CIP In Dairy Industry

“Dairy companies have trade, moral and legal obligation to maintain high hygienic standards.”

Dairy companies are obliged to maintain high hygienic standards and ensure that safe food reaches to the plates of the consumer. It is necessary for a milk processing plant to have a proper CIP system in place.

What kind of dirt is it that is present on the surfaces of dairy equipment and needs to be removed?
Heated Surfaces: When milk is heated above 60 °C, milk fouling starts to form. There is a deposit of calcium (and magnesium) phosphates, proteins, fat, etc. The deposits stick tight to the surfaces, and after runs of more than eight hours, a change of color from whitish to brownish can also be observed.

Cold Surfaces: A film of milk adheres to the walls of pipelines, pumps, tanks, etc. (‘cold’ surfaces). When a system is emptied, cleaning should start as soon as possible, or otherwise this film will dry out and be harder to remove.


Stages in CIP

The cleaning cycle in dairy comprises of the following stages:

I. Recovery of product residues by scrapping, drainage, and expulsion with water or compressed air

  • This will minimize product losses, facilitate cleaning and reduce the load on the sewage system.

II. Pre-rinsing with water to remove loose dirt

  • Milk fat residues are more easily flushed out if the pre-rinsing water is warm, but the temperature should not exceed 55 degrees Celsius to avoid coagulation of protein.
  • Pre-rinsing must continue until the water leaving the system is clear.

“Product recovery is crucial step in the CIP. It is done to minimize product losses, facilitate cleaning and reduce the load on the sewage system.”

III. Cleaning with detergent

  • The heated surfaces are usually washed off with alkaline and acid detergents with intermediate water flushing, whereas cold surfaces are cleaned with alkalis and only occasionally with an acid solution.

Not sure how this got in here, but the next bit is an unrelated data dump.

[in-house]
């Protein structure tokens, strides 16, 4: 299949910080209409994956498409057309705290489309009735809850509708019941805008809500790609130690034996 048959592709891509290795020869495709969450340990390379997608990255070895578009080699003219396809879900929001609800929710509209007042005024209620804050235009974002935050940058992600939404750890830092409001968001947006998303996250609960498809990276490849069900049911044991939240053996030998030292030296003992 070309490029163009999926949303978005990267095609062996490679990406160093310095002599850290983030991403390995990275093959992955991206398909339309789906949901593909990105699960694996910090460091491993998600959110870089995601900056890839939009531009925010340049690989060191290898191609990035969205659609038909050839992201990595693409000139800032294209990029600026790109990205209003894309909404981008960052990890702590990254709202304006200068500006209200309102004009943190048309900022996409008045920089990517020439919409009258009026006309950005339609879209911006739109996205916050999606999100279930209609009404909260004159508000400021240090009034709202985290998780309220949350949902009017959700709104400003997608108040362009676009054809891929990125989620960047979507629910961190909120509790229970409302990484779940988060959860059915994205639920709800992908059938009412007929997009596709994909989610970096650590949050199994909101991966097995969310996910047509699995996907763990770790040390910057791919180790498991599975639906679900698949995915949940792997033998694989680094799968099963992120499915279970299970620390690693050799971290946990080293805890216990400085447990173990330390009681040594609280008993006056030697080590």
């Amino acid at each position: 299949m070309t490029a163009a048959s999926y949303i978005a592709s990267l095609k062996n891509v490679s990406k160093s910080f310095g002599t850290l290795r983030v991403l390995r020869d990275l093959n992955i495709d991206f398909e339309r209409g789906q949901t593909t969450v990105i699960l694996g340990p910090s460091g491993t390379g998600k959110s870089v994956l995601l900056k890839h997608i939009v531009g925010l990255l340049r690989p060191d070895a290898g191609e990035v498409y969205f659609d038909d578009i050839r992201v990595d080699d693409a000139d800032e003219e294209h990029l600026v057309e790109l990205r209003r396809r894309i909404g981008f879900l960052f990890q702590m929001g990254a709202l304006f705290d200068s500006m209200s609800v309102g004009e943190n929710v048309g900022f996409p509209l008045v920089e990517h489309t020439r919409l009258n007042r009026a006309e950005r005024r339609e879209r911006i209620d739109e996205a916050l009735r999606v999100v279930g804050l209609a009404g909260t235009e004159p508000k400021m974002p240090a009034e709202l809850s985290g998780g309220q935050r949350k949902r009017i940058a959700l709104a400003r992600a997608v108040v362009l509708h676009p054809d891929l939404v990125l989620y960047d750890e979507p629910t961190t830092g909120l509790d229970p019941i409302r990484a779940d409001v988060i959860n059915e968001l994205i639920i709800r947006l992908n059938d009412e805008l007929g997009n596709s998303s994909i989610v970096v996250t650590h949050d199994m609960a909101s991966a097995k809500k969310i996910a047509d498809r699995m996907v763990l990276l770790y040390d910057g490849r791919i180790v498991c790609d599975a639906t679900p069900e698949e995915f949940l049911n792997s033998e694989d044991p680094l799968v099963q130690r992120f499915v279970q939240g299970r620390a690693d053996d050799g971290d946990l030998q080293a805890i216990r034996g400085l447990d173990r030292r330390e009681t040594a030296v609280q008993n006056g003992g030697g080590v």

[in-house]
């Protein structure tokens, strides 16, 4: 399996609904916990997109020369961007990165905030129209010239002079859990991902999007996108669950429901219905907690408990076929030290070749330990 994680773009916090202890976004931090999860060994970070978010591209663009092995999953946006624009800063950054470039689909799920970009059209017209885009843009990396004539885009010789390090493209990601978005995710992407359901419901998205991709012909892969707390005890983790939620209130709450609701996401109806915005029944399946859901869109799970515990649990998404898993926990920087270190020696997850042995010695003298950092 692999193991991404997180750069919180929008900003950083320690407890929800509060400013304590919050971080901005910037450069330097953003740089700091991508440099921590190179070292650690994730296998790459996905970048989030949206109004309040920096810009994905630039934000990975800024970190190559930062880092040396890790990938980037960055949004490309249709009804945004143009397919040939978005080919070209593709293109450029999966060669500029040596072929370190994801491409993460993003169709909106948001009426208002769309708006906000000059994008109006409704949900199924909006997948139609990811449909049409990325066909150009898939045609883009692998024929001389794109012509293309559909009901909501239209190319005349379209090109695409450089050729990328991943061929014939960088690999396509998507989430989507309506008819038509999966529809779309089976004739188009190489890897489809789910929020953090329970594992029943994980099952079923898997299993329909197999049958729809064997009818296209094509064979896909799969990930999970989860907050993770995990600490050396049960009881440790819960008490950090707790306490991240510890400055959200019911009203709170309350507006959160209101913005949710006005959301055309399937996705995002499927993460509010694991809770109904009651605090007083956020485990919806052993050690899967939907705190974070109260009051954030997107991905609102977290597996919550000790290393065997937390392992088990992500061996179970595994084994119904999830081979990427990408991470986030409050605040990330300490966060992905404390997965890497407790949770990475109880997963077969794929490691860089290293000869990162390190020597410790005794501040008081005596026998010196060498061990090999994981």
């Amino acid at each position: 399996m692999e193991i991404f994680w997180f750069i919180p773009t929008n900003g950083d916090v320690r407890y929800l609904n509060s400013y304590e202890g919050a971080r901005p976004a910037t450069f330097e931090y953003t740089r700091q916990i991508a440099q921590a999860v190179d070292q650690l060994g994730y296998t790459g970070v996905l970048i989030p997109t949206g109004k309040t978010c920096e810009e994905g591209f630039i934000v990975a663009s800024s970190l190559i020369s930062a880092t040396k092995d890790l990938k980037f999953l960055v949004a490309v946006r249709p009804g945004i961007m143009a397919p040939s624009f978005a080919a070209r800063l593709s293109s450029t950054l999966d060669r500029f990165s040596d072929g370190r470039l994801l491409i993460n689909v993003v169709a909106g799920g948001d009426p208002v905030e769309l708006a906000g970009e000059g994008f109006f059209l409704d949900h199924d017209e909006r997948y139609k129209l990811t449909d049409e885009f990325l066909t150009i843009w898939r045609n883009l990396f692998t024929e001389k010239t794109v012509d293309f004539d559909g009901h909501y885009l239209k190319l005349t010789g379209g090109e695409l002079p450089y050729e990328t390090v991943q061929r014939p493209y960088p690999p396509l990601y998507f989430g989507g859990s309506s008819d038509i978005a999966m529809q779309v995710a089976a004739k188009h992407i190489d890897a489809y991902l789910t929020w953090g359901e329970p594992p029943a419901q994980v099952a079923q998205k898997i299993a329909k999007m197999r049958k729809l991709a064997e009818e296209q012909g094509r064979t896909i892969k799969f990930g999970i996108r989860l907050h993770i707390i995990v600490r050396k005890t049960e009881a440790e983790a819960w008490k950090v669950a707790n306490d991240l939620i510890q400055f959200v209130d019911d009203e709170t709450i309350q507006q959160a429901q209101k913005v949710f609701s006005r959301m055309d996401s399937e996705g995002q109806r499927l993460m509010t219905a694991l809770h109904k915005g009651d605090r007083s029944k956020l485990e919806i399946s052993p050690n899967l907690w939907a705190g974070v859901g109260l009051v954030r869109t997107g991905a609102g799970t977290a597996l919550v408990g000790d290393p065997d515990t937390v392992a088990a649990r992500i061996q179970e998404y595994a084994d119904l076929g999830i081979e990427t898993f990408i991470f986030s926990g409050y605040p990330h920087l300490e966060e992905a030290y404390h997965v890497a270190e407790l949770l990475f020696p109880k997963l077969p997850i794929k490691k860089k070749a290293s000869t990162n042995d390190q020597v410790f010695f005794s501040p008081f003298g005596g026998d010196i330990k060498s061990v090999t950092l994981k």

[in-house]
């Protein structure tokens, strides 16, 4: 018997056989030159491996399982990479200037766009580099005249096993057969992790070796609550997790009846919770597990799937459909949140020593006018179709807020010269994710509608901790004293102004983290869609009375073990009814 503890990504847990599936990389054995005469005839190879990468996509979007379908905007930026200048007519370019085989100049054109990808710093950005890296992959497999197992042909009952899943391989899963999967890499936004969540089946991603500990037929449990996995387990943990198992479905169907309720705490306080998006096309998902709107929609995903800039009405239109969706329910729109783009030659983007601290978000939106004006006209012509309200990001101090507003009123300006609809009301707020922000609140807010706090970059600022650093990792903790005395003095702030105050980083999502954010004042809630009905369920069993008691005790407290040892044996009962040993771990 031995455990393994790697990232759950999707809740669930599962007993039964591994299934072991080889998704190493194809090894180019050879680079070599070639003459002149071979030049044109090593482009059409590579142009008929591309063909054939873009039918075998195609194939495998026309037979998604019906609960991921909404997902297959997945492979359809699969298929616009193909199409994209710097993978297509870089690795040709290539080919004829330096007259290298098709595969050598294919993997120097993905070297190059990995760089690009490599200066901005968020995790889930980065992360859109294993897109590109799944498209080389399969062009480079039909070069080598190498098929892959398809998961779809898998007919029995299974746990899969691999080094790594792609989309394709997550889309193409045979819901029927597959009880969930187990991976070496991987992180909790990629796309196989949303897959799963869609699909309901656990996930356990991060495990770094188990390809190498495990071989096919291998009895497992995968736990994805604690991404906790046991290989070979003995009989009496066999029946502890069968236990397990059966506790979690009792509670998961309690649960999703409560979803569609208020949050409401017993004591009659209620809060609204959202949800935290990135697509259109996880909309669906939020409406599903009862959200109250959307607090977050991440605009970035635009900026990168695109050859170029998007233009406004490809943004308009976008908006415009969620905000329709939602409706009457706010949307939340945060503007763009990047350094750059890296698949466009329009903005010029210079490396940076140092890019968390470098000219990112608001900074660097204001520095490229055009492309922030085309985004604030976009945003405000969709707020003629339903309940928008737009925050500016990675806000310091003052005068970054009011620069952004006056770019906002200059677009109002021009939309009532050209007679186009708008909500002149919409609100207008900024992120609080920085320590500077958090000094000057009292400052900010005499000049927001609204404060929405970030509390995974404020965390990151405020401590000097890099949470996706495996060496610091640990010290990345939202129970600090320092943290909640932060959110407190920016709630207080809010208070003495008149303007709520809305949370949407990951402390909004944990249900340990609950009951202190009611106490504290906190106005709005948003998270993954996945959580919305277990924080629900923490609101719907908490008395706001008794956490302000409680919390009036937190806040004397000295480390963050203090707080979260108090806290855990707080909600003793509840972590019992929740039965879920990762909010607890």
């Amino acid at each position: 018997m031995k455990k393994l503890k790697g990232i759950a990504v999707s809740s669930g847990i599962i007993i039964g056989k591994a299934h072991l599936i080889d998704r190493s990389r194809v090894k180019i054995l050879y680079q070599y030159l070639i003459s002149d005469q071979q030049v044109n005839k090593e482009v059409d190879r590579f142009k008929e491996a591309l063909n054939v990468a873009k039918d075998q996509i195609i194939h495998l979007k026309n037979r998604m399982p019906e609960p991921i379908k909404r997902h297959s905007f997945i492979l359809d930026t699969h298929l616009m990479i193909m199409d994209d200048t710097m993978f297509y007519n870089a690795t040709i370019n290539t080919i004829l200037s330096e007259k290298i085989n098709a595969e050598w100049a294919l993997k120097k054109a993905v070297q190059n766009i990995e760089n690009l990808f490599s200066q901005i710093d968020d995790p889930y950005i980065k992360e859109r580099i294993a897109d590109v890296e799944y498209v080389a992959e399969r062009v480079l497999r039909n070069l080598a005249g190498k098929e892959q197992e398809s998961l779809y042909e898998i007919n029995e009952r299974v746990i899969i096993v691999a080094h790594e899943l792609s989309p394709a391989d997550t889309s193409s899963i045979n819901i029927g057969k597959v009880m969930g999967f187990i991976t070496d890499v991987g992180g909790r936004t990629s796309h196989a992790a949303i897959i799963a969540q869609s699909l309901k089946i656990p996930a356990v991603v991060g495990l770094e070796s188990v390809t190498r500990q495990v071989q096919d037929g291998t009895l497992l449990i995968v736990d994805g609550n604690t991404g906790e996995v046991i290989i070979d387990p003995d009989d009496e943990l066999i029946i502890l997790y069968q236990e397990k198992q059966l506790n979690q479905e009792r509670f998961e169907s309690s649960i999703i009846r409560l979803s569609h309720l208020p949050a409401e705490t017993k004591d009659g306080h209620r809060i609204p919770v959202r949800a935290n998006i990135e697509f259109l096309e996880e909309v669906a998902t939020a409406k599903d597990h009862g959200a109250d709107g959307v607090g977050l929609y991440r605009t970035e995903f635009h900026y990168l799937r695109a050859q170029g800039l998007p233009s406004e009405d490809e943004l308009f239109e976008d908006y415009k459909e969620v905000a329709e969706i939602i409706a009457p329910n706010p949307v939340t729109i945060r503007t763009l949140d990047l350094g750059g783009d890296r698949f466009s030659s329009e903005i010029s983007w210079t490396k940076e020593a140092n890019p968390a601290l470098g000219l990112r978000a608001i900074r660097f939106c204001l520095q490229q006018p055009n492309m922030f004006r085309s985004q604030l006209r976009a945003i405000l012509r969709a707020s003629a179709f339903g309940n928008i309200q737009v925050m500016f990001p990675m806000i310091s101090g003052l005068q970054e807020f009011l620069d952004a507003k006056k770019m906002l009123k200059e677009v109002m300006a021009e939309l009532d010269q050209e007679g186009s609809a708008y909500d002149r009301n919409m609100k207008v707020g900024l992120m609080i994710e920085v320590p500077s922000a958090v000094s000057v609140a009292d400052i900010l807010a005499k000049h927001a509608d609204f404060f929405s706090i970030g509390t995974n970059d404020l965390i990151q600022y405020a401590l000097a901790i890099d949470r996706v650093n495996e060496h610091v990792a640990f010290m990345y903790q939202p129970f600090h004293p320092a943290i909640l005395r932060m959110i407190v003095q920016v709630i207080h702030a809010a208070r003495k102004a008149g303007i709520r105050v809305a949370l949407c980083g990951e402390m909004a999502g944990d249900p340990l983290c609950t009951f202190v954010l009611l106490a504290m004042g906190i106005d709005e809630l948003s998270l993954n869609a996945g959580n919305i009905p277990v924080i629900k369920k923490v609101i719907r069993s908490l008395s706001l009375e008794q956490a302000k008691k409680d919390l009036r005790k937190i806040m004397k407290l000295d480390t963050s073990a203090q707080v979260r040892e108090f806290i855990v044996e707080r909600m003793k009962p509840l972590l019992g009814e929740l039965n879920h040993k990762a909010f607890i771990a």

• To ensure that all the dirt is removed, a surfactant may be added to lower the surface tension of the liquid and to obtain good contact between the alkaline detergent solution (e.g caustic soda) and the film of the dirt.

IV. Rinsing with clean water

    • After cleaning with detergent, the surfaces must be flushed with water long enough to remove all traces of the detergent.


V. Disinfection by heating or chemical agents followed by a final rinse

  • Dairy equipment can be disinfected in the following ways:
    1. Thermal disinfection (boiling water, hot water, steam)
    2. Chemical disinfection (chlorine, acids, iodophors, hydrogen peroxide, etc.)

VI. Verification

  • CIP results are usually checked by cultivating coliform bacteria through swab test; the criterion is less than one coli bacterium per 100 cm2 of the checked surface. The result is unacceptable if the count is higher.
  • All products must be checked for bacteriological quality in their packages to obtain full quality control of the manufacturing process.

For Effective CIP in dairy industry,

1. Equipment must be connected in cleaning circuit.
2. All the surfaces that are to be washed must be accessible to detergents.
3. The circuit must allow proper and efficient drainage.

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